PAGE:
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Tom1
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A driven harmonic oscillator is a physical system that undergoes periodic motion or oscillation due to the application of an external driving force or input. Examples of driven harmonic oscillators include a simple pendulum, a mass-spring system, or an LC circuit.
The equation of motion for a driven harmonic oscillator is given by:
m·x″ + k·x = F_{0} sin(ωt)
where m is the mass of the oscillator, k is the spring constant, x is the displacement from equilibrium, F_{0} is the amplitude of the driving force, and ω is the angular frequency of the driving force.
The driving force can either amplify or dampen the oscillation of a driven harmonic oscillator, depending on the frequency of the driving force. If the frequency of the driving force matches the natural frequency of the oscillator, resonance occurs and the amplitude of the oscillation increases. However, if the frequency of the driving force is significantly different from the natural frequency, the amplitude of the oscillation decreases due to damping.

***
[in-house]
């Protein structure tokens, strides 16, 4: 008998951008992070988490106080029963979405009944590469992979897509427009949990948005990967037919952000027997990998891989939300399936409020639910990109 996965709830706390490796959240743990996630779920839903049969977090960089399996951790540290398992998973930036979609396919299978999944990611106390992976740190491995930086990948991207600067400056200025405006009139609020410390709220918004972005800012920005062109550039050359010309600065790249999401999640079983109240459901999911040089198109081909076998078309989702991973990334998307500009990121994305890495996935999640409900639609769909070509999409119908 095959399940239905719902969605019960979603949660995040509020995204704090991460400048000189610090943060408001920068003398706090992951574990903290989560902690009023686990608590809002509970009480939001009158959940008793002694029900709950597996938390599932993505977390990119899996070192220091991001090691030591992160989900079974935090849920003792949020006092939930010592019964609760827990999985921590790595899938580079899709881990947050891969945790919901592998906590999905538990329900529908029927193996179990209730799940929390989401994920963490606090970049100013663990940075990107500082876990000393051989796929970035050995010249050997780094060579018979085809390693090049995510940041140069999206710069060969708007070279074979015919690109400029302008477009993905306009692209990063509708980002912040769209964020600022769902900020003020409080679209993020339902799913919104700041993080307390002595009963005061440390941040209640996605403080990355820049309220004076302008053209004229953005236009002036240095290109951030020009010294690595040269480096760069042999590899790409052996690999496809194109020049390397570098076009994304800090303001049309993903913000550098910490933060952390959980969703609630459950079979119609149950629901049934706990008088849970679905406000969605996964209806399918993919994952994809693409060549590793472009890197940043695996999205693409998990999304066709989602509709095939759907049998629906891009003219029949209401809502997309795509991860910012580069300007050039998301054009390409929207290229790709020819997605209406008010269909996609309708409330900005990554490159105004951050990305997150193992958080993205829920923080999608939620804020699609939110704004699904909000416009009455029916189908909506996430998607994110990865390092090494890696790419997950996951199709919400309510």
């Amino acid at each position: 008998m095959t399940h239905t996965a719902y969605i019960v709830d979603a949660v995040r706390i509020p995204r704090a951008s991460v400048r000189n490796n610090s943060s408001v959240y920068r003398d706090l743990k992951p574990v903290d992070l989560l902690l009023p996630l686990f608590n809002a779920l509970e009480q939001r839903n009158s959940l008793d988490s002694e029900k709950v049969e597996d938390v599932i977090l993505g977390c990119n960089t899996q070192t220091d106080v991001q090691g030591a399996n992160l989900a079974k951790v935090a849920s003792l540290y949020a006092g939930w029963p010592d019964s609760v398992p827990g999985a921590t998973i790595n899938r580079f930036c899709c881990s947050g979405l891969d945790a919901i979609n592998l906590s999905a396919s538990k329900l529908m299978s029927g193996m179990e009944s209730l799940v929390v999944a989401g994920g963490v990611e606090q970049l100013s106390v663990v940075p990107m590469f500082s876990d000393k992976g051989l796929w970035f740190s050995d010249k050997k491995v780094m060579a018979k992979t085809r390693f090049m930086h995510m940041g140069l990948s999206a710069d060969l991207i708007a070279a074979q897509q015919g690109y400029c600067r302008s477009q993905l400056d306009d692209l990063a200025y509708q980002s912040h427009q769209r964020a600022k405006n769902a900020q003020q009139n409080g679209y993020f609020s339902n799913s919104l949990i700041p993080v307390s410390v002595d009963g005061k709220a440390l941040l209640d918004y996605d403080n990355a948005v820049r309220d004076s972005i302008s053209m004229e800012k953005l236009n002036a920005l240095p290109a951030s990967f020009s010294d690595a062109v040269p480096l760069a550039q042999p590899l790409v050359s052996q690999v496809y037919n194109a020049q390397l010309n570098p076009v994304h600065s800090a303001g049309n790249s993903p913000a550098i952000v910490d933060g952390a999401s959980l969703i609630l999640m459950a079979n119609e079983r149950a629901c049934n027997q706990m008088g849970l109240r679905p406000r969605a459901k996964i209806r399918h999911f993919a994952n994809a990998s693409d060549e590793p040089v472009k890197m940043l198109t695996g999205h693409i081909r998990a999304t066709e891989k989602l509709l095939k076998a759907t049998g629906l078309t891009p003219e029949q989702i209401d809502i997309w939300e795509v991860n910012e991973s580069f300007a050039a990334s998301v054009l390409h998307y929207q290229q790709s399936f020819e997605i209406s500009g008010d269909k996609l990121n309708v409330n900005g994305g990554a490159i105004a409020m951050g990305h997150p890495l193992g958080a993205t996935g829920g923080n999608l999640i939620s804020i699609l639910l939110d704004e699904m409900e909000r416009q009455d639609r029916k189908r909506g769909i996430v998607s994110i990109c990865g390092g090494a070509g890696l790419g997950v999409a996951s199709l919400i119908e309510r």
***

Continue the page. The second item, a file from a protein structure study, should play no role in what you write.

The resonance frequency of a driven harmonic oscillator is equal to the natural frequency of the oscillator and is given by:
ω_{r} = √(k/m)
where k is the spring constant and m is the mass of the oscillator.
Damping is a force that opposes the motion of a driven harmonic oscillator and causes the oscillation to gradually decrease in amplitude. The amount of damping is determined by the damping coefficient, which can be either underdamped, critically damped, or overdamped. Underdamped oscillators continue to oscillate with decreasing amplitude, critically damped oscillators return to equilibrium the fastest, and overdamped oscillators take the longest to return to equilibrium.